Developer: Lionhead
Release Date: October 25, 2010
Type: RPG
Version: Limited Collector's Edition

In Fable III, the latest installment of the critically acclaimed Xbox 360 exclusive franchise, fans new and returning will now embark on an epic adventure, where the race for the crown is only the beginning of your spectacular journey. Five decades have passed since the events of Fable II, and Albion has matured into an industrial revolution, but the fate of the kingdom is at peril.From Amazon.com

My copy arrived a few days early due to the oddities of shipping and weekend deliveries so I had the weekend to devote to the game. My wife kissed me and said she's see me in a few days.

My history with the game is that I got Fable the day it hit the streets and then spent the next 24 hours or so glued to the TV/ Xbox. I loved Fable. It was almost perfect to me. Later I got Fable II at the midnight release. I didn't warm to it immediately. It was fairly different from the Fable I knew. Albion had changed and the way the game worked changed too. I didn't care for it at first but after a few restarts I warmed up and I fell in love with Albion again.

Now it's time for the third installment and Peter Molyneux has promised some sweeping changes...and I recall my feelings about that the last time around. I pre-ordered the Limited Collector's Edition as it looked to be worth the price difference.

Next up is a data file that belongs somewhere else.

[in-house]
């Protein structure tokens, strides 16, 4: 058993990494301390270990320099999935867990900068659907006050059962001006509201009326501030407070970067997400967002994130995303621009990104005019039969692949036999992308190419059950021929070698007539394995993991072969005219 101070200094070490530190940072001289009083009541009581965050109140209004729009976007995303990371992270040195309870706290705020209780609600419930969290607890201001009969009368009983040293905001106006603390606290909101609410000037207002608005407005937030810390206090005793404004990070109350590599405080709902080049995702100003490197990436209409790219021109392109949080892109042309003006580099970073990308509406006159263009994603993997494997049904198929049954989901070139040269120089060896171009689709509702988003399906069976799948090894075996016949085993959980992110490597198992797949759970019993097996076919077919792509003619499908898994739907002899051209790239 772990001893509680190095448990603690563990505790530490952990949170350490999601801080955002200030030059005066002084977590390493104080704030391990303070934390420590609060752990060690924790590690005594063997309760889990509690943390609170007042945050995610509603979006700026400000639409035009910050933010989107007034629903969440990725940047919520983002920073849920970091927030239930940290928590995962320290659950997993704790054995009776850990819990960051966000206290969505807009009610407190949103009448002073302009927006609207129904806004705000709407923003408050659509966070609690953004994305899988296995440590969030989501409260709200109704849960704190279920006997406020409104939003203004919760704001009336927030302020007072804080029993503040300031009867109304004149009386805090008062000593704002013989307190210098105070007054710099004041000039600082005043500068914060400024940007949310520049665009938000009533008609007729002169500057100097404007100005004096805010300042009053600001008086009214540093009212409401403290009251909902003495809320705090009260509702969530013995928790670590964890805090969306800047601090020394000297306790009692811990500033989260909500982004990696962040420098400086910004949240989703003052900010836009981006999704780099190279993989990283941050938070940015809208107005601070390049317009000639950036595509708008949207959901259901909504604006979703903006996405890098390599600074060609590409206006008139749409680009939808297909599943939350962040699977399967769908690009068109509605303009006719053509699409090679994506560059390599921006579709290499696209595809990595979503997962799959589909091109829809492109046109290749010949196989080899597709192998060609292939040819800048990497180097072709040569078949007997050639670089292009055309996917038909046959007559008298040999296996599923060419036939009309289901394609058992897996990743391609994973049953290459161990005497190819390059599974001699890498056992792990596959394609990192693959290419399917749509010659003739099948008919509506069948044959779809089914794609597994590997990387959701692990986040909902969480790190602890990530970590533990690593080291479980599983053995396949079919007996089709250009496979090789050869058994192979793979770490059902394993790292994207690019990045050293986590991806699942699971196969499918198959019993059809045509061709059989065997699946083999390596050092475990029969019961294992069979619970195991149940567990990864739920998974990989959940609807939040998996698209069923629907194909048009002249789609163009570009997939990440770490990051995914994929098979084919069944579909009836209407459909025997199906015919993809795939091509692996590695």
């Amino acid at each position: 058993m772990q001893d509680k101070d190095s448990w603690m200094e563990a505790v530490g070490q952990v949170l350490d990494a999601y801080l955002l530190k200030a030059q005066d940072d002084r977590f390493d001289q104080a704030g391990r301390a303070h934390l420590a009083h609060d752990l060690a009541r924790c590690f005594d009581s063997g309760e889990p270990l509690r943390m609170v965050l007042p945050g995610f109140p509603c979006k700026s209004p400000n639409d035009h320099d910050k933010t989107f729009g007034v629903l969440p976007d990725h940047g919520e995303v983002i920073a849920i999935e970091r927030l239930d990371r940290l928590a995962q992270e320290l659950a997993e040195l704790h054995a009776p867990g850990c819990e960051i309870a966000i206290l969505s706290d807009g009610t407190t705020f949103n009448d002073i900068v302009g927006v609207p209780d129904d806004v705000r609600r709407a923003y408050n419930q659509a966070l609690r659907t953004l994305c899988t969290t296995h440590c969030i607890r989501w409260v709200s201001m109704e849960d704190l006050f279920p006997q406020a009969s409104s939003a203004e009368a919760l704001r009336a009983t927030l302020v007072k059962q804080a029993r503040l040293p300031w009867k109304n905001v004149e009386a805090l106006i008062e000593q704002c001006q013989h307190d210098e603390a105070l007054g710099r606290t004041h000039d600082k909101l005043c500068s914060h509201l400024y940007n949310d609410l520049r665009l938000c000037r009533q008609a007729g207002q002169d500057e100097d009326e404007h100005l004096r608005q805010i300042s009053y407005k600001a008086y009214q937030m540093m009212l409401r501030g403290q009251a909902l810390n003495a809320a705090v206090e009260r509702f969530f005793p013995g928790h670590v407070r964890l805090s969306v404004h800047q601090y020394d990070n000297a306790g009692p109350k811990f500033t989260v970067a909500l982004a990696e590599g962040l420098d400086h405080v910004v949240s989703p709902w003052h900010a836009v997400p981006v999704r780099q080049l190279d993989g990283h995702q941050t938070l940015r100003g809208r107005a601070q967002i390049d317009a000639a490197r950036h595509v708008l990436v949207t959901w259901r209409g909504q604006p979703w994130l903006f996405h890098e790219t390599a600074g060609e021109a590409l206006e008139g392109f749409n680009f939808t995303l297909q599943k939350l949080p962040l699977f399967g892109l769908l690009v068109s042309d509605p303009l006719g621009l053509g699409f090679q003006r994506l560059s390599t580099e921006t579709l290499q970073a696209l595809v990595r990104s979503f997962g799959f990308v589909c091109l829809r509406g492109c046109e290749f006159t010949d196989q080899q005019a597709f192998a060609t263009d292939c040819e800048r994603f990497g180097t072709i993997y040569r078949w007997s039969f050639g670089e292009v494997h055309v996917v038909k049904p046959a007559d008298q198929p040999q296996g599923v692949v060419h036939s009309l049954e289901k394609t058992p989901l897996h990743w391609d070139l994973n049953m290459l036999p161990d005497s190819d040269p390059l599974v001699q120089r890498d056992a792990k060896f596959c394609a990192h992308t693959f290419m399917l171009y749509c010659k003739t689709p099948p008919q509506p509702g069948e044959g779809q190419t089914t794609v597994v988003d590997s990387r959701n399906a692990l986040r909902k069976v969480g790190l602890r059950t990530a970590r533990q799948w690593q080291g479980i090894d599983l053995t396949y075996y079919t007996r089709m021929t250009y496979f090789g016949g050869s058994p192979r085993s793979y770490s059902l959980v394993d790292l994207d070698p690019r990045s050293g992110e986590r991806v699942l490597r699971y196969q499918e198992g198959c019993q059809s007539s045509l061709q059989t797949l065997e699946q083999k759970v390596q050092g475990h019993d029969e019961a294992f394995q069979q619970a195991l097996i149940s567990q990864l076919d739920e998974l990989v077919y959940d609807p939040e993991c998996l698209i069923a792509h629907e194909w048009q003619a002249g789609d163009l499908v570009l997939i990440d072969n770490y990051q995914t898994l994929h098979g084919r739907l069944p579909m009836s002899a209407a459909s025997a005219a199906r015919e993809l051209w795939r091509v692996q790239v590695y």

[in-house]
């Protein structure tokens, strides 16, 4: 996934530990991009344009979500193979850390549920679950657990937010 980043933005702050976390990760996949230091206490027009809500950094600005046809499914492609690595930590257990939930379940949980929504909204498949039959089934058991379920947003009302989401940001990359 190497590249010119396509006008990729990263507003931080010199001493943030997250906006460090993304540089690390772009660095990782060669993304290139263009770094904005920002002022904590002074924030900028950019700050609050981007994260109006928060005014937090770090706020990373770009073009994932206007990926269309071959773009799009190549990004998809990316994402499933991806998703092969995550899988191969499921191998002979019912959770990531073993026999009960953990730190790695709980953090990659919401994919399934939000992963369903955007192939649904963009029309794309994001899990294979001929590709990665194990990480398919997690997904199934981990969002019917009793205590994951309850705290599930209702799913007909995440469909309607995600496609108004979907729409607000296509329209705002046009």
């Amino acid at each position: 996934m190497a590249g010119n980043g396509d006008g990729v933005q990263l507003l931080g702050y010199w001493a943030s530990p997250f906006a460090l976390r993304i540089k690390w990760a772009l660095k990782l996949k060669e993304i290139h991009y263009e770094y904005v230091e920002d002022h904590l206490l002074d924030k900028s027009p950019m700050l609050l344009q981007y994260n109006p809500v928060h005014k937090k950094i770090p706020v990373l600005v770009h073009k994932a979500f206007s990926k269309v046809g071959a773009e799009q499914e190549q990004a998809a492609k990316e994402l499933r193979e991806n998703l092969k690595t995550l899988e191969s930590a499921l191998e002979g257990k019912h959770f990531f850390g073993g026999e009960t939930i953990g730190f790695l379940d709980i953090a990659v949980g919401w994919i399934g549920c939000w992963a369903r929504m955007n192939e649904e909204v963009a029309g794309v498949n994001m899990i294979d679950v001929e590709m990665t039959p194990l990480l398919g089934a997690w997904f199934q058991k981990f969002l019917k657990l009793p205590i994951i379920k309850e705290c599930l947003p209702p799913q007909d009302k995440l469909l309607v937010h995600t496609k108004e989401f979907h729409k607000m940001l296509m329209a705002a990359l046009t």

Upon opening the package the game case looks like a book, with a secret compartment. Nicely done. Faux leather enclosure with magnetic snaps. Inside, apart from the game itself is a deck of playing cards with the face cards tarted up with nice artwork from the game as well as a metal medallion with the guild seal on it. Very nice! Also included are some DLC items which are of fair usage. Not great, not bad. I did use the sword, though the "lodge" I visited once and never used again (was unable to put "family" there.). The clothes were ok.

I completed the main storyline and most of the side quests in about 30 hours. Most of the achievements left are for multi-player or making it through the game without getting knocked out (only knocked out twice so far) or collecting all the gnomes/ keys, weapons etc. A good full-length game with a lot of replay value!

Some of the controls are the same, so that is helpful. Gone is the need to pull the right trigger to absorb all the orbs/ XP. I occasionally pulled the right trigger for that express purpose all the way until the end out of habit. It's a nice feature. Now you don't have to worry so much about not getting all your XP. On the flipside is that you also no longer have Strength, Skill and Will divided up. You get XP in the form of "Guild Seals" which is kind of the unified "coin of the realm" for experience now. A single pool of XP. With that pool you spend points to open sections along a metaphysical "road to rule". On this road you have unlocks for everything: spells, skills, expression packs, et cetera. Gone are the days of using renown to unlock expressions (or books) all willy nilly. It's not a bad system at all. I like it because it really simplifies things. The only negative things is that it limits your options quite a bit as you only unlock the road the rule in stages, not all at once. This means you are very limited in how you play your character. No longer can you be the crude and rude bastard early on or the roguish thief (early on)...the unlocks for thievery/ stealing and being rude aren't until later in the game. (Not really a problem for me as I tend to play a goody goody at first anyhow).